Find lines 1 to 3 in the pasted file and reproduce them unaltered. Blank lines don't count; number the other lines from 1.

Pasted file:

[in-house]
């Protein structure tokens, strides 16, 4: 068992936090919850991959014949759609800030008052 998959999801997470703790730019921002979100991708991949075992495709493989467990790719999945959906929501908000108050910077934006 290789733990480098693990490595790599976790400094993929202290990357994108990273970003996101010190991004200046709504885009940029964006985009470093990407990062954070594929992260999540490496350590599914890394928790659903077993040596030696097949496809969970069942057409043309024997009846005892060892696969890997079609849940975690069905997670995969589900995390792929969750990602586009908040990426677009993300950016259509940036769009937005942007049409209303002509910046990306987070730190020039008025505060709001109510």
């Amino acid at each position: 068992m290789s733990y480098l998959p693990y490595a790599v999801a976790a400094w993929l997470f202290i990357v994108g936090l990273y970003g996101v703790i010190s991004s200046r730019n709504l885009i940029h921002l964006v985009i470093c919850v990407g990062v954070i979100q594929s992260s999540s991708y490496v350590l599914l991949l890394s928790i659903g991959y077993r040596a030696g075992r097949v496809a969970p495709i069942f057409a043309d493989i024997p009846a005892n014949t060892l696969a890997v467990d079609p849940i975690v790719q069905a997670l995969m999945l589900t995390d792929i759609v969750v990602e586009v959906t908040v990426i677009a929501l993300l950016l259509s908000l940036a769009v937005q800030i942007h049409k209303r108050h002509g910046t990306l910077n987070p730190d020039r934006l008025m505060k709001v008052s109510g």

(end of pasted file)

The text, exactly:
[in-house]
């Protein structure tokens, strides 16, 4: 068992936090919850991959014949759609800030008052 998959999801997470703790730019921002979100991708991949075992495709493989467990790719999945959906929501908000108050910077934006 290789733990480098693990490595790599976790400094993929202290990357994108990273970003996101010190991004200046709504885009940029964006985009470093990407990062954070594929992260999540490496350590599914890394928790659903077993040596030696097949496809969970069942057409043309024997009846005892060892696969890997079609849940975690069905997670995969589900995390792929969750990602586009908040990426677009993300950016259509940036769009937005942007049409209303002509910046990306987070730190020039008025505060709001109510």
């Amino acid at each position: 068992m290789s733990y480098l998959p693990y490595a790599v999801a976790a400094w993929l997470f202290i990357v994108g936090l990273y970003g996101v703790i010190s991004s200046r730019n709504l885009i940029h921002l964006v985009i470093c919850v990407g990062v954070i979100q594929s992260s999540s991708y490496v350590l599914l991949l890394s928790i659903g991959y077993r040596a030696g075992r097949v496809a969970p495709i069942f057409a043309d493989i024997p009846a005892n014949t060892l696969a890997v467990d079609p849940i975690v790719q069905a997670l995969m999945l589900t995390d792929i759609v969750v990602e586009v959906t908040v990426i677009a929501l993300l950016l259509s908000l940036a769009v937005q800030i942007h049409k209303r108050h002509g910046t990306l910077n987070p730190d020039r934006l008025m505060k709001v008052s109510g």